Given that the United States has some of the highest adoption rates of cryptocurrency in the world, the rulings of the IRS are often followed by local taxation entities in other countries. According to the IRS, cryptocurrency is considered a capital asset, like property.
What this means is that any crypto gains or losses need to be treated as a taxable event. In crypto trading, this is deemed a capital loss or a capital gain, based on whether or not you profited from the event. On the other hand, any cryptocurrency earned from staking, mining, or airdrops is treated as income and is subject to income tax. This includes any crypto acquired from network hard forks, as we saw during the Ethereum Merge.
Not All Cryptocurrency Transactions Are Taxable
If you’re looking at your wallet history and starting to panic, don’t worry! Some crypto transactions don’t need to be registered on your tax filing. These common activities are not treated as taxable events by the IRS:
- Purchasing virtual currency like Bitcoin or ETH using fiat currency.
- Moving crypto between your own wallets.
- Donating cryptocurrency for charitable reasons.
- Offering crypto to others as a gift.
Any crypto gifting under the value of $15,000 typically has no tax implications for the gifter. However if the receiver chooses to sell the gift, that will be considered a taxable event. It’s essential to keep records of the asset’s fair market value and the gifter’s purchase price. This is also called a cost basis.
Donating crypto to a charity is a great way to spread goodwill and makes the donor eligible for a tax deduction. This deduction is typically equal to the fair market value of the capital asset at the time of the donation.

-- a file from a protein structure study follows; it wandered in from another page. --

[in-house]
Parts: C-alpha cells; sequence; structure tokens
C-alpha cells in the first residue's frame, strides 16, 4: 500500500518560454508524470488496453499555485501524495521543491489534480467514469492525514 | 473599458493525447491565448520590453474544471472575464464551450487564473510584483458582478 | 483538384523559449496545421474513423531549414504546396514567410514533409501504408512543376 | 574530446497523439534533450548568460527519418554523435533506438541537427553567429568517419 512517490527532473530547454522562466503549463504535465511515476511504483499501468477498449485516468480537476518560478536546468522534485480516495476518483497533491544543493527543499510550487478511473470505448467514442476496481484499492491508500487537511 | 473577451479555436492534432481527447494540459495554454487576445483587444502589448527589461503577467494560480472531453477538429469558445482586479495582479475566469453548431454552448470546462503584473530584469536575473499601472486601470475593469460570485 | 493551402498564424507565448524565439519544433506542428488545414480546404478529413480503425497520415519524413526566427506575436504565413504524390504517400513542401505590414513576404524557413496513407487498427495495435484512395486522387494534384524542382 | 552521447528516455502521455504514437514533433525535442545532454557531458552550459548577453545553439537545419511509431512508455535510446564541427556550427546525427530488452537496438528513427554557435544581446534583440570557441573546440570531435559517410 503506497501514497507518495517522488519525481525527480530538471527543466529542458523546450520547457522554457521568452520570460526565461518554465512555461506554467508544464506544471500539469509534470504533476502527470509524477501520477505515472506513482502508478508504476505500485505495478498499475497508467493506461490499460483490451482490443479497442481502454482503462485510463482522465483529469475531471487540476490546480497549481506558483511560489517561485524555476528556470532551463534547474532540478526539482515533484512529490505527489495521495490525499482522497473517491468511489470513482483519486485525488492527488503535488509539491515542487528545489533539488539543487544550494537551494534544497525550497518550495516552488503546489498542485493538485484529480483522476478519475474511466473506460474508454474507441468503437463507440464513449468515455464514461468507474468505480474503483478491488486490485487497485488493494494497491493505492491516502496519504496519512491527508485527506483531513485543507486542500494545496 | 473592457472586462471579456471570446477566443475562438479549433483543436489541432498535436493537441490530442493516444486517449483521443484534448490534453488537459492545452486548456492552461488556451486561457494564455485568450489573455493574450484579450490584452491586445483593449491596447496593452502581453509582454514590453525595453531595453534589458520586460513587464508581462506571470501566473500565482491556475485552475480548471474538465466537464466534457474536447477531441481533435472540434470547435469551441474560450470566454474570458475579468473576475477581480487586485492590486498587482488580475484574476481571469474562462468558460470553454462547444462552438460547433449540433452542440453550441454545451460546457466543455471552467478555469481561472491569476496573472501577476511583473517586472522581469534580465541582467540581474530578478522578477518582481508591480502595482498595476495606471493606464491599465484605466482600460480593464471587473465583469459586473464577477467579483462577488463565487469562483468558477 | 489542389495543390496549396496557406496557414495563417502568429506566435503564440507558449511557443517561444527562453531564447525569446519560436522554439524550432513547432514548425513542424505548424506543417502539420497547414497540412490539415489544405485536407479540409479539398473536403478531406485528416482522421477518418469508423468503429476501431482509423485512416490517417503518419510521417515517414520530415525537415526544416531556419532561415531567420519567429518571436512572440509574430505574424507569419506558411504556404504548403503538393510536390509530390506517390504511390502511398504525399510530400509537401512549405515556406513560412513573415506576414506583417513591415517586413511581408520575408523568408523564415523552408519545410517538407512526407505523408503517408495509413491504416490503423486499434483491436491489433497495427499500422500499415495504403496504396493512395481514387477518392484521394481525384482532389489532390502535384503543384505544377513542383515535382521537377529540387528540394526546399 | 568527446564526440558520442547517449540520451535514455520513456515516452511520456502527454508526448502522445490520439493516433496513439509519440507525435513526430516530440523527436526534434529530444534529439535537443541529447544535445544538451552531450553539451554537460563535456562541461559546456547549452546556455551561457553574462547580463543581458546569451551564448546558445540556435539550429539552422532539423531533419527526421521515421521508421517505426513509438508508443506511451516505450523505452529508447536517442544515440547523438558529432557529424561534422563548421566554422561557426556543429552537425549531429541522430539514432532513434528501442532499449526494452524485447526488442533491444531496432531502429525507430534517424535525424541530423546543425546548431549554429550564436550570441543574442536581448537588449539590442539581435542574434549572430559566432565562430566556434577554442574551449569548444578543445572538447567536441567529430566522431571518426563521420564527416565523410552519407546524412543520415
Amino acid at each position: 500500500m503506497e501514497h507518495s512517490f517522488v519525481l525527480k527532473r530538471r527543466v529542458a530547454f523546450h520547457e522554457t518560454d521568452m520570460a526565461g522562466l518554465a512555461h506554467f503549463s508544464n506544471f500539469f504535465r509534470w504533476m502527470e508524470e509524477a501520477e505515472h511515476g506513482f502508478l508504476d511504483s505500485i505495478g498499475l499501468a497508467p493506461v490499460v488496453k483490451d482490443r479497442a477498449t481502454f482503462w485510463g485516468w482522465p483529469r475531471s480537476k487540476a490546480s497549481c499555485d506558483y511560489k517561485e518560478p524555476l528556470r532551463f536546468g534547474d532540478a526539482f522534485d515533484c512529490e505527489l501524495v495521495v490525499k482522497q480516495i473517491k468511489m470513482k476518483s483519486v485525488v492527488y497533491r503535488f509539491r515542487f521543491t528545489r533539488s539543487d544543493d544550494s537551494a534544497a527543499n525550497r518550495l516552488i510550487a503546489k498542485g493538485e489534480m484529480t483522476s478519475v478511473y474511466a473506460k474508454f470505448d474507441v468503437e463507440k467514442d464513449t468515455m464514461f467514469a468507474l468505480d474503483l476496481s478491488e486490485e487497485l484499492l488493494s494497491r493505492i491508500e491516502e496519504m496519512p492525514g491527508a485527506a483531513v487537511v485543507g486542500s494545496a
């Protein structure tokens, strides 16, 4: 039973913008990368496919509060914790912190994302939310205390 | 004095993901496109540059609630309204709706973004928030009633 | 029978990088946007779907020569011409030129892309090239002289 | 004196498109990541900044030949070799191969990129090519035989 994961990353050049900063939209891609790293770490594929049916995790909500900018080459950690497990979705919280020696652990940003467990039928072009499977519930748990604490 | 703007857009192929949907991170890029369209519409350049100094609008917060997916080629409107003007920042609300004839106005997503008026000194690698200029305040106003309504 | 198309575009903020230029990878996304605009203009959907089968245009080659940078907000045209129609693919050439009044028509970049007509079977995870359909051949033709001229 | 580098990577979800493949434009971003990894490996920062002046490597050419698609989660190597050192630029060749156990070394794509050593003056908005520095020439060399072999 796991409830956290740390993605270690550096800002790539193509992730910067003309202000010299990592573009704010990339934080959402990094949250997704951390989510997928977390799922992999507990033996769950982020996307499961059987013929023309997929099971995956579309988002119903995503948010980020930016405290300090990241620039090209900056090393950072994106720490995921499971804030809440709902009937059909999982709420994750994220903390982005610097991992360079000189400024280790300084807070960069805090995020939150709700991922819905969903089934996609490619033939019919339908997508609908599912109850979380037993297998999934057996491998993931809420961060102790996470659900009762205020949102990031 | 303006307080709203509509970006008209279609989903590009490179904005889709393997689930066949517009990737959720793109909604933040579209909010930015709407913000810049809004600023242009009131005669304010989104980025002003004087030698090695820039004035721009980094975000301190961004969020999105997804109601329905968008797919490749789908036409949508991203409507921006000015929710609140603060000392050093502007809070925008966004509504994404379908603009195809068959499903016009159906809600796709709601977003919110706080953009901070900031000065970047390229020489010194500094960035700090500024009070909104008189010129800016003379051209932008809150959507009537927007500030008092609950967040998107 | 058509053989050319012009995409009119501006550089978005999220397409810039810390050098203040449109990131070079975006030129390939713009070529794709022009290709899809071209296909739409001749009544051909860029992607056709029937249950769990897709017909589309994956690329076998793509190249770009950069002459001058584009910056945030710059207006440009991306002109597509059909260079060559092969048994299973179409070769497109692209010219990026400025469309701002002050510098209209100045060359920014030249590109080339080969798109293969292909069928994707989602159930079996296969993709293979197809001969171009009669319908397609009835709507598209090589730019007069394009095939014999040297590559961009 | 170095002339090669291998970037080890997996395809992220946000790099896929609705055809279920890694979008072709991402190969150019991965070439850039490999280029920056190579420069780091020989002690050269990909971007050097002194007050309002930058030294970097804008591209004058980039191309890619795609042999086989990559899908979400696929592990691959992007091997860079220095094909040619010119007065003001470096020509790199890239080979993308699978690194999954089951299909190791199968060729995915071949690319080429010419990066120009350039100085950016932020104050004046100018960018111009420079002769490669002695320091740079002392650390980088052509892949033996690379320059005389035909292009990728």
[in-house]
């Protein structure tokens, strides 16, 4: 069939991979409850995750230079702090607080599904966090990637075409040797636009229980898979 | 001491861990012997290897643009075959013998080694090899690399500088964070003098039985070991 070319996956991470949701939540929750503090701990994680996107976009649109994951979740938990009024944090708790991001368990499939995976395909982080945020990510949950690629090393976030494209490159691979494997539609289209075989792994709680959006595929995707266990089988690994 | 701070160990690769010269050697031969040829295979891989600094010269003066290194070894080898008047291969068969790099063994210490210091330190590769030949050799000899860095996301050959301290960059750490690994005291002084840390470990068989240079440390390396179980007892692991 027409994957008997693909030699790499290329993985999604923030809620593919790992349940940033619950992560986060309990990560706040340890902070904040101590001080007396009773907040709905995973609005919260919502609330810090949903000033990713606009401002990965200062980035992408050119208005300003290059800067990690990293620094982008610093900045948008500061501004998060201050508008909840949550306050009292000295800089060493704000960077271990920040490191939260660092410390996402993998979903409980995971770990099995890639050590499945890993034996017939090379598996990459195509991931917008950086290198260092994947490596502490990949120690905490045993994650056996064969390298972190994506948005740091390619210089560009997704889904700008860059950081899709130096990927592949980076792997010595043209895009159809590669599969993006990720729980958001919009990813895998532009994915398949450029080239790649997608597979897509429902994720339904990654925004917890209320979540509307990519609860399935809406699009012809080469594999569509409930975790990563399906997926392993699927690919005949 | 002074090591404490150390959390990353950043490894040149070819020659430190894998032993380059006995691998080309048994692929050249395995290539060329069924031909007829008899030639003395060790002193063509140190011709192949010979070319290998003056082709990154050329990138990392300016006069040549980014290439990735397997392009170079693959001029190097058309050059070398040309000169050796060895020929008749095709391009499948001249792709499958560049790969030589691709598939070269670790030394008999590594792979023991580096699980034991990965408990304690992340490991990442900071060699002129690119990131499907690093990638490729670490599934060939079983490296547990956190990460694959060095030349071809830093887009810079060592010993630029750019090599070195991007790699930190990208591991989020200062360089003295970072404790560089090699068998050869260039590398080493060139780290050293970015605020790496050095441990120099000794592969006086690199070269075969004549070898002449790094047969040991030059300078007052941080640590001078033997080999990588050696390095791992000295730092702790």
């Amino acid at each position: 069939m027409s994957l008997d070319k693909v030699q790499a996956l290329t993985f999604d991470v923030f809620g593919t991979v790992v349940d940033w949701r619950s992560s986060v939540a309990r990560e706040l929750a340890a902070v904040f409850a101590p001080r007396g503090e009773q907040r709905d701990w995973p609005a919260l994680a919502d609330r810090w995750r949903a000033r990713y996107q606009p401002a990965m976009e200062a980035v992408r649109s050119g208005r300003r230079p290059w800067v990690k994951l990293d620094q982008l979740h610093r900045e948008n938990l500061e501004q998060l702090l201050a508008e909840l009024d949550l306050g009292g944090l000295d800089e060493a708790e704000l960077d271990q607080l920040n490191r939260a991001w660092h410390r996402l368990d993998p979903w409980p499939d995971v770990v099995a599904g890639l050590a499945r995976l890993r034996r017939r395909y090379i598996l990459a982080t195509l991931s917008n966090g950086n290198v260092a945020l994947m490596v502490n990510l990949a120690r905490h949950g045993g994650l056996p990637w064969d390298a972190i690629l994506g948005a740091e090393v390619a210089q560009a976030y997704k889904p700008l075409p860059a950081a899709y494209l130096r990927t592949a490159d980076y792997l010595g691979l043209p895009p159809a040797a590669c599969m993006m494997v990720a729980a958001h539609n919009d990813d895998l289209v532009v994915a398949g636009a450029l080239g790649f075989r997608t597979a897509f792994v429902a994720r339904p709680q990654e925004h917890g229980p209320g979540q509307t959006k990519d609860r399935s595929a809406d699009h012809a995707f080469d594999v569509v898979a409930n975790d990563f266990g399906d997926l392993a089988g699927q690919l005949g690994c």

Crypto Tax Brackets
Apart from the few exceptions listed above, most transactions, whether on a cryptocurrency exchange or in DeFi and NFTs, are taxable events. These include, but are not limited to :
- Selling crypto for fiat currency or trading one virtual currency for another.
- Paying for goods and services using cryptocurrency.
- Earning crypto through mining, staking or airdrops.
- Getting your income paid for in cryptocurrency.
Like in traditional taxation and finance, the amount of crypto tax you’re required to pay depends on how much you’ve gained through income or capital gains. For assets that you’ve held for less than one year, short term capital gains or losses will apply. If you’ve HODLed for over one year, your assets will be treated as long-term capital gains.
Your tax bracket is determined by your overall income, with different rates applied depending on whether each taxable event is considered a long-term or short-term holding period. To give you an idea of what you can expect, TurboTax provides a helpful chart outlining the different brackets.
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